The risk of the mutual fund will depend on the investments within the fund. When a mutual fund earns money—for example, through stock dividends or bond interest—it distributes a proportion of that to investors. When investments in the fund increase in value, the fund price increases, which means you could sell it for a profit. There is an annual fee, called an expense ratio, to invest in a mutual fund.
• Index Funds. Similar to mutual funds, index funds are one of the types of stock investments that diversify your investment across multiple stocks. The index funds are passively managed and not directly overseen by a fund manager.
As index funds are passively managed, fewer fees are involved, which means you have the potential for slightly higher returns than with a mutual fund. However, your returns will be based entirely on how well the index your fund is tracking does.
Index funds may earn dividends or interest. These funds may also go up in value when the benchmark indexes they track go up in value; investors can then sell their share in the fund for a profit. Index funds also charge expense ratios, but as noted above, these costs tend to be lower than mutual fund fees.
• Exchange-Traded Funds (ETF). ETFs are a type of index fund. They track a benchmark index and mirror its performance. Like a mutual fund, an ETF is a pooled investment fund that offers an interest in a professionally managed, diversified portfolio of investments. But unlike mutual funds, ETF shares trade like stocks on stock exchanges and can be bought or sold throughout the trading day at fluctuating prices. As with a mutual fund and an index fund, your hope as an investor is that the fund will increase in value, and you’ll be able to sell it for a profit. ETFs may also pay out dividends and interest to investors.
Options are contracts that give the buyer the right to buy or sell a security at a fixed price within a specific period without any obligation, such as a stock or exchange-traded fund. Purchasing an option means you’re buying the contract, not the shares themselves. Options can help investors manage risk, but buying and selling options also involves risk, and it is possible to lose money.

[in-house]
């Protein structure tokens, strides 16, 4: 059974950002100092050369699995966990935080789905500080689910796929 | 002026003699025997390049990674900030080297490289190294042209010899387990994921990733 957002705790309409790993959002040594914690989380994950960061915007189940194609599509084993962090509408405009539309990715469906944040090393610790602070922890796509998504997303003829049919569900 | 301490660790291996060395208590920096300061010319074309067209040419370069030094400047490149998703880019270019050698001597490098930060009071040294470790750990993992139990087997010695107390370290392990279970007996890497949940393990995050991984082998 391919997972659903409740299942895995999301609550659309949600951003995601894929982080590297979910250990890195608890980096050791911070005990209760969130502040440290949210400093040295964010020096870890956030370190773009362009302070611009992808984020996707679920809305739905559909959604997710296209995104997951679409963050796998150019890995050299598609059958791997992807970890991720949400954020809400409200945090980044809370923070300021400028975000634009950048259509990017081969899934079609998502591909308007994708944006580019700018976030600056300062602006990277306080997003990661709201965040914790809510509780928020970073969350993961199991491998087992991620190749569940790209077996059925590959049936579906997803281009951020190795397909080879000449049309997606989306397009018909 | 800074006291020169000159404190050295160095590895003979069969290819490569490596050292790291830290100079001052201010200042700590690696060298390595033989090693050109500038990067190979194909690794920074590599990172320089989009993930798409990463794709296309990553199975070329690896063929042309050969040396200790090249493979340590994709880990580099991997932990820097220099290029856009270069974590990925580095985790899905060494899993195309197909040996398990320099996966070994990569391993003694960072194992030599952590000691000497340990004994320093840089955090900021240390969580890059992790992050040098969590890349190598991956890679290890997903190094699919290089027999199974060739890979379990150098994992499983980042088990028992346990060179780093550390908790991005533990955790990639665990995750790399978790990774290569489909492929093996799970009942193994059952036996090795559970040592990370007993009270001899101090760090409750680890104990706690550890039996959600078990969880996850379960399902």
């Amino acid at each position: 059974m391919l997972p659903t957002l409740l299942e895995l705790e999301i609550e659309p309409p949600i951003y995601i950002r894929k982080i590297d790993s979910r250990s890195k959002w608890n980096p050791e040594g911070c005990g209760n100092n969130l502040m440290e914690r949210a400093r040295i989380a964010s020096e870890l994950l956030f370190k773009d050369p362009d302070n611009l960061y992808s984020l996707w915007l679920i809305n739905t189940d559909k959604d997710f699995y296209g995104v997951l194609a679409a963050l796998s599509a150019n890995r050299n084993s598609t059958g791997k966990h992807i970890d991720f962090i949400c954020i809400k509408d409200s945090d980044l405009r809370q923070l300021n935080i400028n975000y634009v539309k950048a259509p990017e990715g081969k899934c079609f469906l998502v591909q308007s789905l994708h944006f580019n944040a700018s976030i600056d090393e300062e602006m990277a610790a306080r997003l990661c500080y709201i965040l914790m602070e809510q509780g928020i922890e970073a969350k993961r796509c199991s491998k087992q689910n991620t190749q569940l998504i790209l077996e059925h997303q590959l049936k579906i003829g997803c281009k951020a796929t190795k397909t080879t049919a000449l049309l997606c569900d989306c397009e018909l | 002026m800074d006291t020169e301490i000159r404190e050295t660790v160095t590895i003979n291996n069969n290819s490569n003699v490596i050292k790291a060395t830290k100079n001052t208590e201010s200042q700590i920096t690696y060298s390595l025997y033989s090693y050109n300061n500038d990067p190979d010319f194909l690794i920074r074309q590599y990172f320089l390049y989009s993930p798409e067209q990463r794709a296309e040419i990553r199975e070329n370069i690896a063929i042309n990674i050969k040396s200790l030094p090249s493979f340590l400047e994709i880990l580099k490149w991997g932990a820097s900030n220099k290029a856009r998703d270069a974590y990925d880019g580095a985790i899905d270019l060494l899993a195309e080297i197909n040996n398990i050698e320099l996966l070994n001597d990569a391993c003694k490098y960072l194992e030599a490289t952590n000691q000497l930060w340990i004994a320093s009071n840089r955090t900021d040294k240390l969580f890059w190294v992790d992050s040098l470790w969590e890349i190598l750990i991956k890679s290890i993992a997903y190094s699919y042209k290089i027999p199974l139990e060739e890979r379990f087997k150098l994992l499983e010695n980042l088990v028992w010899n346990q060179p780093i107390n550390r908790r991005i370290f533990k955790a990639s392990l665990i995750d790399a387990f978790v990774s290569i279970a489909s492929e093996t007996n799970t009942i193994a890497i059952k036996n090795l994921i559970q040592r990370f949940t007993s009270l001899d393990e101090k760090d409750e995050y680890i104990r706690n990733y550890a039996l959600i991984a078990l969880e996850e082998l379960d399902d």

Options can be complex for the first-time investor. With options, you are locking in the price of a stock you expect to increase in value. If the value of the stock increases more than your purchasing rate, then you earn profit.
A good rule of thumb as a novice is, if you’re investing a lot of money into it but not getting anything out of it other than a bunch of debt, it’s a bad investment. Remember this includes expensive cars, fancy interiors, and other items that decrease in value over the period you own them. Avoid these typical leisure traps, so you have more money for the investment now and in the future.
Every artist’s risk endurance is different; you have to decide which investment types suit your lifestyle, timeline, and goals. I am not a financial advisor, but here’s what I suggest you do:
- First, open a Roth IRA and invest for retirement so your money grows tax free.
- Second, if you just want to invest your funds, do a little research, then put a chunk of it into an index fund.
- Third, invest in the stock market.
If you’re serious about investing, find a financial advisor to guide you.
Mamta Gholap, a frequent contributor to Pottery Making Illustrated, earned her MBA in finance, and is passionate about handbuilding with clay.